Please note: because this is an Italian-language print, we will be “soft subtitling” the print, projecting digital subtitles below the print. There can be issues with timing with soft subtitles, but we feel that this is the best way to get SUSPIRIA onscreen.
Director Catalina Aguilar Mastretta IN PERSON for Q&A after the film!
On the surface, the young and beautiful Clara Barron (Karla Souza) seems to have everything- a great job as an OB-GYN; a great house in LA; and a big fun-loving Mexican family. But, the one thing Clara doesn’t have figured out is her love life. Pressured by a family wedding in Mexico, Clara asks a co-worker to pose as her boyfriend for the weekend festivities – only to be caught by surprise when her ex-boyfriend (and family favorite) suddenly shows up after disappearing from her life completely. Torn, Clara must decide between going back to the past or open her heart to new and unexpected possibilities. In an adventure full of laughter, she learns that sometimes it takes the whole crazy family to help you find crazy love.
Directed by Catalina Aguilar Mastretta. Starring Karla Souza. 102 min. Mexico. DCP. In Spanish with English subtitles. Original title: Todos Queremos a Alguien.
“A Sci-Fi sexual drama that will blow your mind” -Birth. Movies. Death.
“Amat Escalante’s The Untamed variously dazzled, horrified, shocked, and, in the case of some very nervous viewers, tickled the Venice Film Festival when it played in competition,” Jonathan Romney (Film Comment) wrote in a dispatch from Venice last fall. Spinning a surreal story of marital disfunction and a sexual frenzy-inducing extraterrestrial life form, The Untamed brings the director of brutally realist festival fare like Heli into decidedly new territory.
Winner: Best Director, Venice Film Fetival
Young mother Alejandra is a working housewife, raising two boys with husband Angel in a small city. Her brother Fabian works as a nurse in a local hospital. Their provincial lives are upset with the arrival of mysterious Veronica. Sex and love can be fragile in certain regions where strong family values, hypocrisy, homophobia, and male chauvinism exist. Veronica convinces them that in the nearby woods, inside an isolated cabin, dwells something not of this world that could be the answer to all of their problems. Something whose force they cannot resist and with whom they must make peace or suffer its wrath.
Directed by Amat Escalante. Written by Amat Escalante and Gibrán Portela. Mexico /Denmark/ France/ Germany/ Norway/ Switzerland. 2016. 100 min. DCP. In Spanish with English subtitles.
Gentrification, displacement, and the Bay Area housing crisis are the focus of short films and a panel of powerful speakers who will inform and inspire!
Following our program of short films, the Coalition on Homelessness’ Homeless Speakers Bureau will discuss the present day housing challenges facing San Francisco. The Homeless Speakers Bureau is a group of powerful speakers who have all experienced homelessness, and are therefore experts on the crisis.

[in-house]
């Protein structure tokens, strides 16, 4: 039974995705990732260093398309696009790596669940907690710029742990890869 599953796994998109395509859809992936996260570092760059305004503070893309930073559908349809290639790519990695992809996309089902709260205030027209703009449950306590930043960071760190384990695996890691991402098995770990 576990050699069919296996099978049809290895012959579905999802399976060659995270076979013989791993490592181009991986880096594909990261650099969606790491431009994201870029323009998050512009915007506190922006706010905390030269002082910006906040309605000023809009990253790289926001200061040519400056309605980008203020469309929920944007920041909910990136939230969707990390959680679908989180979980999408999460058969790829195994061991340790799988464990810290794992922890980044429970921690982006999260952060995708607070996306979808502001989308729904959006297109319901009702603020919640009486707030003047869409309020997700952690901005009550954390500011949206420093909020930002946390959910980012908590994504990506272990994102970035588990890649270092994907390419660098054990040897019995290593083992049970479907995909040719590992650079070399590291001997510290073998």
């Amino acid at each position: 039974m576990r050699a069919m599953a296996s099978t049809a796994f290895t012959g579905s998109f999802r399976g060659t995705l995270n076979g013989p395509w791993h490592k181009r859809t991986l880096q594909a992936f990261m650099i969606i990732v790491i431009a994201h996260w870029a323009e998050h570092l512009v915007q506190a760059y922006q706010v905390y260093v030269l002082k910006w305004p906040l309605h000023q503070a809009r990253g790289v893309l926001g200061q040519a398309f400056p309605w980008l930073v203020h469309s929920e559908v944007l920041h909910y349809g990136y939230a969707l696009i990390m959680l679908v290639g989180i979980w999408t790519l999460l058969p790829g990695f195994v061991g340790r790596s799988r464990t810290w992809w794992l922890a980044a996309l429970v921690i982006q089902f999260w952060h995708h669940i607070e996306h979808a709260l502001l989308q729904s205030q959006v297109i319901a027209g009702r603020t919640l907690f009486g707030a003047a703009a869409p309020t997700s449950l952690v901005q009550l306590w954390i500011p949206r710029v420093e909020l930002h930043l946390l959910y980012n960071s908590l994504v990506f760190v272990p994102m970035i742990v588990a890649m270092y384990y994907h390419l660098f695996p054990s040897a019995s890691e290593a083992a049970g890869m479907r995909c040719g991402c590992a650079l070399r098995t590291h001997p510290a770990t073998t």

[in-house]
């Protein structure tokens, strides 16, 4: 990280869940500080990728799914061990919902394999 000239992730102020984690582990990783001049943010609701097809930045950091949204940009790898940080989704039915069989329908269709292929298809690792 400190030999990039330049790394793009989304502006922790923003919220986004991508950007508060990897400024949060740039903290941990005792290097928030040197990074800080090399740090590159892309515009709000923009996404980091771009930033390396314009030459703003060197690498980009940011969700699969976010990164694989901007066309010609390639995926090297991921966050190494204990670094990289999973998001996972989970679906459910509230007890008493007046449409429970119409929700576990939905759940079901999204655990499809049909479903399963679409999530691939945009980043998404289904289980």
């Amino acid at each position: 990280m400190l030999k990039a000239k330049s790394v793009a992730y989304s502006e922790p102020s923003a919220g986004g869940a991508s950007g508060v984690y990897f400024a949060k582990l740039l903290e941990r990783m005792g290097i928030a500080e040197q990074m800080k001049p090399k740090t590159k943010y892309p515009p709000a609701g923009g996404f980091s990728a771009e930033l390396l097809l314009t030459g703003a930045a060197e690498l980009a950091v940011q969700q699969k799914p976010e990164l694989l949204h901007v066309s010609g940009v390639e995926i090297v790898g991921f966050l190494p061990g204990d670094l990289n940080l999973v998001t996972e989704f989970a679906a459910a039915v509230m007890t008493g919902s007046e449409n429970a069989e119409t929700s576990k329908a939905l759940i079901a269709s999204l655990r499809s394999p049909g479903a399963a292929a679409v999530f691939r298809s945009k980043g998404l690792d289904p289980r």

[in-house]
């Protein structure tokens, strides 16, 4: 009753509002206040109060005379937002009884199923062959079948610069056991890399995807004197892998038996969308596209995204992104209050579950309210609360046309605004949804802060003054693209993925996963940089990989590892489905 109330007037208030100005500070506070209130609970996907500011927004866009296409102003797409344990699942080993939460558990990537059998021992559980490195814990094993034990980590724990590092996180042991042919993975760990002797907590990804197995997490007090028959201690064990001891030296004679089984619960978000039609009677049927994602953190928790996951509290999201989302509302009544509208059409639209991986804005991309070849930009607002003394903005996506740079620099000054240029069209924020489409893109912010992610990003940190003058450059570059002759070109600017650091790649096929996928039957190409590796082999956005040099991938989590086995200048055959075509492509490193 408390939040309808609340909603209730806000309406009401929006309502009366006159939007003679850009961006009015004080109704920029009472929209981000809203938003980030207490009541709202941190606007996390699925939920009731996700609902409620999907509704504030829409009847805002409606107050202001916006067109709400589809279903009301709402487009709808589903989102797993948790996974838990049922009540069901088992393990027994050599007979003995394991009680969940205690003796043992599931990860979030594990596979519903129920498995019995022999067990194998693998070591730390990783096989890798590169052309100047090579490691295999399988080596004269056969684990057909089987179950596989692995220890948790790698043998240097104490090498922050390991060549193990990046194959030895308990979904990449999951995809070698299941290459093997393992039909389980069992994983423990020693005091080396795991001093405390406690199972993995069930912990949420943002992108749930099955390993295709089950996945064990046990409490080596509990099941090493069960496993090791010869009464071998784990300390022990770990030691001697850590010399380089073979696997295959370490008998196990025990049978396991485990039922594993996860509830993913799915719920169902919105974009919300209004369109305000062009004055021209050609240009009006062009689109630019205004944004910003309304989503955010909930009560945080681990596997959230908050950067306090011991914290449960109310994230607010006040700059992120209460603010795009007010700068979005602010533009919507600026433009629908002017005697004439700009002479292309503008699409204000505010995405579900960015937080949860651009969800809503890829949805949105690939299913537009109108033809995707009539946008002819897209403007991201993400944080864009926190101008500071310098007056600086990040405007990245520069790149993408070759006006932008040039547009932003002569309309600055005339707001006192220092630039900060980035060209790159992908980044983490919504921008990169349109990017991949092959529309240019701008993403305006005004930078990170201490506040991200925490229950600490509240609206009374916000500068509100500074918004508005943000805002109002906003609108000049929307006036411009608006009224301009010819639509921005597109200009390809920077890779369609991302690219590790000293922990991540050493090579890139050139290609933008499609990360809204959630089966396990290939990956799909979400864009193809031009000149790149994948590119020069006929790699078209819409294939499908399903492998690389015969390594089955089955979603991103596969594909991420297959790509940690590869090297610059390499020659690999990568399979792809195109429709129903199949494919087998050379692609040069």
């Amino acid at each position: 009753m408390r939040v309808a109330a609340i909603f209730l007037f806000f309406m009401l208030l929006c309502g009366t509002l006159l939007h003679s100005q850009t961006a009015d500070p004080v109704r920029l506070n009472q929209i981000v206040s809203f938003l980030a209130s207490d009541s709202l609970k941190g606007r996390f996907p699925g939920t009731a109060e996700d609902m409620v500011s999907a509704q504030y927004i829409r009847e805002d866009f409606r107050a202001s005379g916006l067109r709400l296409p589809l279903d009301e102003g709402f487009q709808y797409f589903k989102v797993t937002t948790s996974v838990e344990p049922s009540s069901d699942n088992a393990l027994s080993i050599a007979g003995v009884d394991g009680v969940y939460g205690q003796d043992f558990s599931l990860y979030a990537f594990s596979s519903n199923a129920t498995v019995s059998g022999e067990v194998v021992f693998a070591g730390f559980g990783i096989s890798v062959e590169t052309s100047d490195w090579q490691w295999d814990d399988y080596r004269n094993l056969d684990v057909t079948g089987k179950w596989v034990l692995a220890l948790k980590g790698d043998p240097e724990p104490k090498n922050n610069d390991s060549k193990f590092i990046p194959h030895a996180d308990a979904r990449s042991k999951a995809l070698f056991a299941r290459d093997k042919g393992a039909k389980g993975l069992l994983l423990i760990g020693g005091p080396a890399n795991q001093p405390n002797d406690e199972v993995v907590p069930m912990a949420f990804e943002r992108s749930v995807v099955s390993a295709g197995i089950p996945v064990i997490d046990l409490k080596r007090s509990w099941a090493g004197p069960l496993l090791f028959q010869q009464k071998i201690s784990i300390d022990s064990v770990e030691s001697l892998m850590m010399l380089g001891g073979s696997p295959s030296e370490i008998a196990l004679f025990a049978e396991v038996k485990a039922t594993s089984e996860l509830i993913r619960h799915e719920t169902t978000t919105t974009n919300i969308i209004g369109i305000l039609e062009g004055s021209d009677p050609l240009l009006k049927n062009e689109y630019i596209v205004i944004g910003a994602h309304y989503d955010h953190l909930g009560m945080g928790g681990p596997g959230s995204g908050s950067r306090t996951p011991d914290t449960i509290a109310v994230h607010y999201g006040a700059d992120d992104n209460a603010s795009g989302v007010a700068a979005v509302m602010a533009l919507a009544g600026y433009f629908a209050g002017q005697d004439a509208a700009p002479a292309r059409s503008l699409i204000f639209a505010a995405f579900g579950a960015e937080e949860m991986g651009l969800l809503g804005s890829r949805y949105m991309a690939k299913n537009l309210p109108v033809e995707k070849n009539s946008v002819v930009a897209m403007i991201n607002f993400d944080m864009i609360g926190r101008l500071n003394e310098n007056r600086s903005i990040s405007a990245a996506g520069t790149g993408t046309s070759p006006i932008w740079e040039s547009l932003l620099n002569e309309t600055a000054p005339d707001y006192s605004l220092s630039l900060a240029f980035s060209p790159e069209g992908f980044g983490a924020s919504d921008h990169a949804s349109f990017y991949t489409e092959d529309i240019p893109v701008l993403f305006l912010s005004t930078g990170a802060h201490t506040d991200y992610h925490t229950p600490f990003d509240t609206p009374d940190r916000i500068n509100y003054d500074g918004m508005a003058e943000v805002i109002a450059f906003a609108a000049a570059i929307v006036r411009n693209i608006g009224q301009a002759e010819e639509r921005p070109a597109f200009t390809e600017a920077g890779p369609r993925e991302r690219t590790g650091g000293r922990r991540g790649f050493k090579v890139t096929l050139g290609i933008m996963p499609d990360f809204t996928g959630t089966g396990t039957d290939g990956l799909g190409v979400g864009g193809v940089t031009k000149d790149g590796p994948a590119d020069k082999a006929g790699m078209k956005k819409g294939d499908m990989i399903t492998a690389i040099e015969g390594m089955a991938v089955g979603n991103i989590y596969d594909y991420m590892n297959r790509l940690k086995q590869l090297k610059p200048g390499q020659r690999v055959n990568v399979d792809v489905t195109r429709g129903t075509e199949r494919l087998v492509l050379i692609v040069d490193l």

For decades, the Coalition on Homelessness has developed the leadership skills of homeless San Franciscans to forge true solutions to the housing crisis and beat back mean-spirited attacks against them.
Rare 16mm films from the collection of Barry Siegel features the greats in Rock N’ Roll
ROOTS OF ROCK N’ ROLL traces part of the history of rock from Rhythm and Blues of the ‘40’s to early Rock ‘N Roll pioneers of the 50’s thru the British Invasion of the 60’s.
Musical artists include Louie Jordan, The Flamingos, Bill Haley and his Comets, Little Richard, The Treniers, Elvis Presley (plus a parade of Elvis wannabes trying to out-perform the King on a TV show from 1956 called “Country Music Caravan”), Johnny Burnette, The Beach Boys, James Brown, The Dave Clark Five, Rolling Stones, and the Beatles performing live in London in 1964. Included is a rare newsreel of a Beatles record burning in 1966 after John Lennon commented that they were more popular than Jesus. (He later stressed that he was only remarking on how other people viewed and popularized the band.)
Lightening up 180 degrees since his last appearance here at the Roxie, Bruno Dumont (HADEWIJCH, HUMANITÉ, THE LIFE OF JESUS) returns to 16th Street determined to wipe that scowl off your face.
The bourgeois and extremely eccentric Van Peteghem family—among them Juliette Binoche, Fabrice Luchini, and Valeria Bruni Tedeschi—have settled in for another summer at their cliff-top villa overlooking the picturesque Slack Bay. Their leisurely rhythm of sunbathing and seaside constitutionals is soon interrupted by the arrival of two bumbling inspectors (à la Keystone Kops) investigating a string of tourists gone missing . As the macabre mysteries mount and love blossoms between the family’s genderqueer teen and the son of a local fisherman, Binoche and company ratchet the slapstick up to eleven. It’s no wonder director Bruno Dumont cites Peter Sellers, Monty Python, and Laurel and Hardy as cinematic influences for his delightful foray into winking, absurdist farce. France. Germany. French with English subtitiles. Aspect Ratio: 2.39:1. 2017. 122 mins.
“Everyone seems to have drunk their bodyweight in absinthe.”
— Peter Bradshaw, The Guardian “Sublimely deranged.” — Nigel Andrews, Financial Times “The boldest and freest of recent genre mashups. Raises conflicts of class, character, and gender into off-kilter legend.” — Richard Brody, The New Yorker “A work of madcap inspiration.” — Jordan Cronk, Film Comment